The Courage of the Immigrant Experience

I recently saw the Academy Award-nominated movie Brooklyn and was mesmerized by the portrayal of life as an immigrant in the early 1950s. The movie reminded of my ancestors who came to the United States from Ireland in the 1870s. As I watched Ellis (portrayed by Irish-American actress Saoirse Ronan) say goodbye to her family in Ireland, endure the long journey and harsh conditions on the ship, and adjust to the new unfamiliar culture, I couldn’t help but think of my own ancestors. How very homesick and lonely they must have felt. How they must have longed for anything that reminded them of home. How afraid they must have been to come so far not really knowing what America would be like.

Grandpa Casey and Baby Peggy Lou

My mother (baby) and her Irish grandfather.

I recently interviewed an 89-year-old woman who came to the United States just after World War II ended. Anna (not her real name) was born in Germany. Her father and two of her brothers fought for the German army. During the war, Anna and her family were separated when they were forced to leave their home with the few possessions they could carry. Fortunately, Anna found a job working as a nanny near Kempten, Germany. She occasionally managed to sneak into the American part of the city to go to the serviceman’s club to dance.

One day, Anna met a young soldier from Texas. Even though she didn’t speak English and he spoke only a few words of German, they spent as much time together as they could over the next four days. On the fifth day, Anna went to meet her young soldier and was told he had been shipped back to Texas. Although she’d known him such a short time, Anna was heartbroken. She didn’t think she would ever see or hear from him again, but one day a letter arrived from Texas. Anna asked her English teacher to read the letter to her. In the letter, the young soldier professed his undying love and asked her to come to the United States and marry him. With the help of her English teacher, Anna wrote back agreeing to do just that. Just nineteen years old at the time, Anna had no way of contacting her family to tell them she was leaving Germany and marrying an American soldier.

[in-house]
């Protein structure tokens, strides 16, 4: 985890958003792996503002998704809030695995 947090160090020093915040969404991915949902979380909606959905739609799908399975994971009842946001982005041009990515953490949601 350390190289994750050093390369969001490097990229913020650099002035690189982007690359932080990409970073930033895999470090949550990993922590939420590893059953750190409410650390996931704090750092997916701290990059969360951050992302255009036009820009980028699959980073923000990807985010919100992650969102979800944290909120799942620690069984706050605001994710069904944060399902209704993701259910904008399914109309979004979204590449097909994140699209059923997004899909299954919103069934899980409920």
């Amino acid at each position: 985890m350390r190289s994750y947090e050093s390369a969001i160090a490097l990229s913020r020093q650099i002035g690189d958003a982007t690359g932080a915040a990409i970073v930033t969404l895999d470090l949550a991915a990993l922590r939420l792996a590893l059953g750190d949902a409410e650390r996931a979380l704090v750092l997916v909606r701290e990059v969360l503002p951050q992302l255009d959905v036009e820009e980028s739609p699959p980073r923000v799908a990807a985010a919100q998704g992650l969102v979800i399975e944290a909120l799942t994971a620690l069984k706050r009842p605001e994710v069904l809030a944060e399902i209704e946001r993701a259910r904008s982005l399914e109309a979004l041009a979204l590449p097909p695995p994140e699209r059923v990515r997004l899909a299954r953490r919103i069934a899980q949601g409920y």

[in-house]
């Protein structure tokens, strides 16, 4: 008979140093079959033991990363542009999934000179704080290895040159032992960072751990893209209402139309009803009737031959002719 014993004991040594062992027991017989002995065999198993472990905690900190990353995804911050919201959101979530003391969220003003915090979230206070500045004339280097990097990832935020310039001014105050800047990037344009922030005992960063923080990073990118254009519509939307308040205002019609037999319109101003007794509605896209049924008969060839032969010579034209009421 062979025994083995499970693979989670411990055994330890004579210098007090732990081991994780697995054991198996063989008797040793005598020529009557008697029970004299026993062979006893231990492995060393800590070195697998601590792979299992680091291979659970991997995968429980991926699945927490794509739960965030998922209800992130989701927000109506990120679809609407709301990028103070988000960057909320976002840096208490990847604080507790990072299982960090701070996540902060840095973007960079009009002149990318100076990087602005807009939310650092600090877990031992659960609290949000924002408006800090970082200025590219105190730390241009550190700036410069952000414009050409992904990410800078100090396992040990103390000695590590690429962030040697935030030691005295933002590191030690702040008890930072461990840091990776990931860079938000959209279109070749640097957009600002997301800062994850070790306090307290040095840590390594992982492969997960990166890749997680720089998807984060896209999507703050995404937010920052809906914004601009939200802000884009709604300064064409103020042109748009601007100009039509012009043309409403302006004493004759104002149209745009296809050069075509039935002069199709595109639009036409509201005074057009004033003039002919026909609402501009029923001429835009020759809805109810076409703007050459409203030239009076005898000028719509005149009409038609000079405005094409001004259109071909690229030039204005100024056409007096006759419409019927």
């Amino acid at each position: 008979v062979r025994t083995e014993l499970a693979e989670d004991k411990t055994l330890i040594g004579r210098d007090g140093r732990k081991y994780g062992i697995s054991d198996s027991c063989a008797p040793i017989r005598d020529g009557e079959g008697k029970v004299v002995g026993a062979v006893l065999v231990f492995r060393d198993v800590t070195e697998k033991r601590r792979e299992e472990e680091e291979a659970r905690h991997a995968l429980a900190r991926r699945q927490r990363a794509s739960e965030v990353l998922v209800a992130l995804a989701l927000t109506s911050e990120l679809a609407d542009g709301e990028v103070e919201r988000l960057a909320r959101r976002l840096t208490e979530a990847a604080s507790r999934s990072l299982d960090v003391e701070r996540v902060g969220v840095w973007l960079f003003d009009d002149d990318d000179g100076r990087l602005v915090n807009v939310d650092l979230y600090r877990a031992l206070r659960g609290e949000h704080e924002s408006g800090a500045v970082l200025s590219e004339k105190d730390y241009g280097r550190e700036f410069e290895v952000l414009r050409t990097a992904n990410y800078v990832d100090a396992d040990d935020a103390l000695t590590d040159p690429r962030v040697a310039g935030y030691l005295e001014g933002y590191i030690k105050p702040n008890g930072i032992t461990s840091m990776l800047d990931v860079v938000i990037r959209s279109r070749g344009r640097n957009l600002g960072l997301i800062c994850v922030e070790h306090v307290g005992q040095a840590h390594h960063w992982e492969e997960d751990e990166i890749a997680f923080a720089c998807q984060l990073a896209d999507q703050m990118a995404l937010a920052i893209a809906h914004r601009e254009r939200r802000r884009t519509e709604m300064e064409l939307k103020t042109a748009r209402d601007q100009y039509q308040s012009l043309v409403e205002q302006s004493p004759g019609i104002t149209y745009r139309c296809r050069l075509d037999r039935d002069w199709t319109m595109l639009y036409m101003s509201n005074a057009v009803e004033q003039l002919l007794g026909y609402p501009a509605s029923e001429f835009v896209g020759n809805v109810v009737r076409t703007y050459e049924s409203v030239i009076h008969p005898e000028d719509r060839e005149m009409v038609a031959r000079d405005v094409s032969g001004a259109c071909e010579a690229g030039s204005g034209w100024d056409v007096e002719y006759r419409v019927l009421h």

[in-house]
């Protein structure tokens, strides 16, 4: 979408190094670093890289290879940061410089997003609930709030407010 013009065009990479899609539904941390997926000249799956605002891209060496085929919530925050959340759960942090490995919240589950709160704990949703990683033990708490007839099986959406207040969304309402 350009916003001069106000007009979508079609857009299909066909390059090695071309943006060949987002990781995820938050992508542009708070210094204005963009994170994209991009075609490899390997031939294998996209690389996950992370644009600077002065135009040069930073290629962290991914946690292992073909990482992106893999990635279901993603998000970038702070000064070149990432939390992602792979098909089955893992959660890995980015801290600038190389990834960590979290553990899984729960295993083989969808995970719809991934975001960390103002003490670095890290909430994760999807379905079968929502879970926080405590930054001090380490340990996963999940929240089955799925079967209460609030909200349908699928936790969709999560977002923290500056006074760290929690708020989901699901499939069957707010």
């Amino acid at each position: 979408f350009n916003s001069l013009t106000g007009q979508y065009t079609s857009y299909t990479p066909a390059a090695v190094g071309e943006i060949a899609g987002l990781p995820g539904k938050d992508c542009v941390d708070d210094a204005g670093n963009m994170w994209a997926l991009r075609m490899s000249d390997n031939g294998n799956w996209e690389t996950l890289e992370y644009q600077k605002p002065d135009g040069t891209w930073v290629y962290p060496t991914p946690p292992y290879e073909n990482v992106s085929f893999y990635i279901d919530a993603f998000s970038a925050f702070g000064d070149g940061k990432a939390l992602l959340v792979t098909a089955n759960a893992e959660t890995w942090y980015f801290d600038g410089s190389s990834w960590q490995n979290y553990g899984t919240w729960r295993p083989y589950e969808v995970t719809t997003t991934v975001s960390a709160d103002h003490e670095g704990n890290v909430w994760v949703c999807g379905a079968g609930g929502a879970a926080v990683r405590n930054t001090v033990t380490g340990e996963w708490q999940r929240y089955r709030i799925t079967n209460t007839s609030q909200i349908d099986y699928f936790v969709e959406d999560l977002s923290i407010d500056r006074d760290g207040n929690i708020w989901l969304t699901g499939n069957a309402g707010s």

She bravely boarded the plane with just the clothes on her back (all she had in the world) and flew to Texas. What a leap of faith that was. Can you imagine picking up one day and leaving your home to go to a foreign country where you don’t speak the language?
Young love is a powerful thing, and it all worked out well for Anna and her young soldier. They were happily married for many, many years, had two wonderful children, and many loving grandchildren and great grandchildren.

I’m sure in her early days in Texas, Anna, like Ellis, must have felt homesick and longed for the familiarity of her homeland, yet she managed to find a place with her new Texas family. She helped out on the farm and worked in the kitchen alongside her new mother-in-law gradually learning English one word at a time.

Like Anna and Ellis, what a tremendous leap of faith our ancestors took when they boarded a ship to come to America. Some came with other family members, but many others came alone with only the dream of a better life–no assurances that it would be better. I don’t know that I have what it takes to make an enormous life-changing leap like that, but I’m certainly glad my ancestors did.


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